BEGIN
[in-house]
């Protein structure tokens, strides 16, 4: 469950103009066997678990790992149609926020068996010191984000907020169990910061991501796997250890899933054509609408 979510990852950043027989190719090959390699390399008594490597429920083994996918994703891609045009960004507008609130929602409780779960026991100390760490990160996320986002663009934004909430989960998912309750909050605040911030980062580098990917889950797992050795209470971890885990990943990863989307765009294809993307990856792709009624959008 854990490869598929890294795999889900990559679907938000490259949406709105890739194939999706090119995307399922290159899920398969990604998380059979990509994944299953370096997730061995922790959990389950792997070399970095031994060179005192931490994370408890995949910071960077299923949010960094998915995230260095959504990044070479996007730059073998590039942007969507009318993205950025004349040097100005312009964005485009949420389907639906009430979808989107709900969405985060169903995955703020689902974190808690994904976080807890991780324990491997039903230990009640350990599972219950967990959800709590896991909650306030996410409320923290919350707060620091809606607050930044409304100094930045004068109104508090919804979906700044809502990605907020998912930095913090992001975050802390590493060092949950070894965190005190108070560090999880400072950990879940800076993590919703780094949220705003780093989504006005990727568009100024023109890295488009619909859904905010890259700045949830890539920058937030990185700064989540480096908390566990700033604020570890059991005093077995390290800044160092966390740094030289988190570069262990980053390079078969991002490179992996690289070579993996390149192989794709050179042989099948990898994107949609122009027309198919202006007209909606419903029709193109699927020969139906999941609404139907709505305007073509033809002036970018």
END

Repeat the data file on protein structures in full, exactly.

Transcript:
[in-house]
């Protein structure tokens, strides 16, 4: 469950103009066997678990790992149609926020068996010191984000907020169990910061991501796997250890899933054509609408 979510990852950043027989190719090959390699390399008594490597429920083994996918994703891609045009960004507008609130929602409780779960026991100390760490990160996320986002663009934004909430989960998912309750909050605040911030980062580098990917889950797992050795209470971890885990990943990863989307765009294809993307990856792709009624959008 854990490869598929890294795999889900990559679907938000490259949406709105890739194939999706090119995307399922290159899920398969990604998380059979990509994944299953370096997730061995922790959990389950792997070399970095031994060179005192931490994370408890995949910071960077299923949010960094998915995230260095959504990044070479996007730059073998590039942007969507009318993205950025004349040097100005312009964005485009949420389907639906009430979808989107709900969405985060169903995955703020689902974190808690994904976080807890991780324990491997039903230990009640350990599972219950967990959800709590896991909650306030996410409320923290919350707060620091809606607050930044409304100094930045004068109104508090919804979906700044809502990605907020998912930095913090992001975050802390590493060092949950070894965190005190108070560090999880400072950990879940800076993590919703780094949220705003780093989504006005990727568009100024023109890295488009619909859904905010890259700045949830890539920058937030990185700064989540480096908390566990700033604020570890059991005093077995390290800044160092966390740094030289988190570069262990980053390079078969991002490179992996690289070579993996390149192989794709050179042989099948990898994107949609122009027309198919202006007209909606419903029709193109699927020969139906999941609404139907709505305007073509033809002036970018």